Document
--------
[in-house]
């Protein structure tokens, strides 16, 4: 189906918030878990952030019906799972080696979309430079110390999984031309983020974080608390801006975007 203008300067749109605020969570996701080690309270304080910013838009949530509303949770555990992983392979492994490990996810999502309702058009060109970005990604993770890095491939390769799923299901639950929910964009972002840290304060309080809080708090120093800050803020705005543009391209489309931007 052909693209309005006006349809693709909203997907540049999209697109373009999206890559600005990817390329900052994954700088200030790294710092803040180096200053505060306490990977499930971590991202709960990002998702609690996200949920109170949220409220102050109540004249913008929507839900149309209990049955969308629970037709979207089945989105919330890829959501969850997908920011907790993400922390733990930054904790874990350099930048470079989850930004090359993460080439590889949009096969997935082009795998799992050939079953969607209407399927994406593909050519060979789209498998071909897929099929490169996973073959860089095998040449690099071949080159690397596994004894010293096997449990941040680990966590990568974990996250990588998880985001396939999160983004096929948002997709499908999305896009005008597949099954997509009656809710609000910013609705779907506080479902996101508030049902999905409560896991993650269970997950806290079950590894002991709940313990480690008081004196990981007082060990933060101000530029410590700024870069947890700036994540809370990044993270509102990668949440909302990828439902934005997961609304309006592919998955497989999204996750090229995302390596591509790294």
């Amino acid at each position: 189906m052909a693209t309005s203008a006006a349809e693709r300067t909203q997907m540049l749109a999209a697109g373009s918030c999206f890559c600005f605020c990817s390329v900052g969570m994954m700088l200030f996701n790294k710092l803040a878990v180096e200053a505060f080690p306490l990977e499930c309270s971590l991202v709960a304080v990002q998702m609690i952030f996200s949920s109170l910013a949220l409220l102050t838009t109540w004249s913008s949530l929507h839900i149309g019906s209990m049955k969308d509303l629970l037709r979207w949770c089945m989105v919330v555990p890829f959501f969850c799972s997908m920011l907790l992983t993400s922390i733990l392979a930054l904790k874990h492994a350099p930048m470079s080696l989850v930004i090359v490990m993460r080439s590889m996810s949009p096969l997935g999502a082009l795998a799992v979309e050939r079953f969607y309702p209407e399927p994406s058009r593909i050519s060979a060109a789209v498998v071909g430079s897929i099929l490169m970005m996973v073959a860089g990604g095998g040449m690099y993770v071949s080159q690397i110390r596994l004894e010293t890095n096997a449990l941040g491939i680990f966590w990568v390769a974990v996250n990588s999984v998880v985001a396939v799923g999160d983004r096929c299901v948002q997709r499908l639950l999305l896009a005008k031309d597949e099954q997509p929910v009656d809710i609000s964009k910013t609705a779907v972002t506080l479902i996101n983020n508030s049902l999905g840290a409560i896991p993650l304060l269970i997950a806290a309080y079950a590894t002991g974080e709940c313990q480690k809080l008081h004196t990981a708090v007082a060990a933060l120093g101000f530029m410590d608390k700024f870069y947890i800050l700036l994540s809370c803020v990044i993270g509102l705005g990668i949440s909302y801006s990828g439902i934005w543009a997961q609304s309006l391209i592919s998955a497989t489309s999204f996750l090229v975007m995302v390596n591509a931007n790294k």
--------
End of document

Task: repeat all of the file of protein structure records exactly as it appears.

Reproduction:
[in-house]
């Protein structure tokens, strides 16, 4: 189906918030878990952030019906799972080696979309430079110390999984031309983020974080608390801006975007 203008300067749109605020969570996701080690309270304080910013838009949530509303949770555990992983392979492994490990996810999502309702058009060109970005990604993770890095491939390769799923299901639950929910964009972002840290304060309080809080708090120093800050803020705005543009391209489309931007 052909693209309005006006349809693709909203997907540049999209697109373009999206890559600005990817390329900052994954700088200030790294710092803040180096200053505060306490990977499930971590991202709960990002998702609690996200949920109170949220409220102050109540004249913008929507839900149309209990049955969308629970037709979207089945989105919330890829959501969850997908920011907790993400922390733990930054904790874990350099930048470079989850930004090359993460080439590889949009096969997935082009795998799992050939079953969607209407399927994406593909050519060979789209498998071909897929099929490169996973073959860089095998040449690099071949080159690397596994004894010293096997449990941040680990966590990568974990996250990588998880985001396939999160983004096929948002997709499908999305896009005008597949099954997509009656809710609000910013609705779907506080479902996101508030049902999905409560896991993650269970997950806290079950590894002991709940313990480690008081004196990981007082060990933060101000530029410590700024870069947890700036994540809370990044993270509102990668949440909302990828439902934005997961609304309006592919998955497989999204996750090229995302390596591509790294």
């Amino acid at each position: 189906m052909a693209t309005s203008a006006a349809e693709r300067t909203q997907m540049l749109a999209a697109g373009s918030c999206f890559c600005f605020c990817s390329v900052g969570m994954m700088l200030f996701n790294k710092l803040a878990v180096e200053a505060f080690p306490l990977e499930c309270s971590l991202v709960a304080v990002q998702m609690i952030f996200s949920s109170l910013a949220l409220l102050t838009t109540w004249s913008s949530l929507h839900i149309g019906s209990m049955k969308d509303l629970l037709r979207w949770c089945m989105v919330v555990p890829f959501f969850c799972s997908m920011l907790l992983t993400s922390i733990l392979a930054l904790k874990h492994a350099p930048m470079s080696l989850v930004i090359v490990m993460r080439s590889m996810s949009p096969l997935g999502a082009l795998a799992v979309e050939r079953f969607y309702p209407e399927p994406s058009r593909i050519s060979a060109a789209v498998v071909g430079s897929i099929l490169m970005m996973v073959a860089g990604g095998g040449m690099y993770v071949s080159q690397i110390r596994l004894e010293t890095n096997a449990l941040g491939i680990f966590w990568v390769a974990v996250n990588s999984v998880v985001a396939v799923g999160d983004r096929c299901v948002q997709r499908l639950l999305l896009a005008k031309d597949e099954q997509p929910v009656d809710i609000s964009k910013t609705a779907v972002t506080l479902i996101n983020n508030s049902l999905g840290a409560i896991p993650l304060l269970i997950a806290a309080y079950a590894t002991g974080e709940c313990q480690k809080l008081h004196t990981a708090v007082a060990a933060l120093g101000f530029m410590d608390k700024f870069y947890i800050l700036l994540s809370c803020v990044i993270g509102l705005g990668i949440s909302y801006s990828g439902i934005w543009a997961q609304s309006l391209i592919s998955a497989t489309s999204f996750l090229v975007m995302v390596n591509a931007n790294k």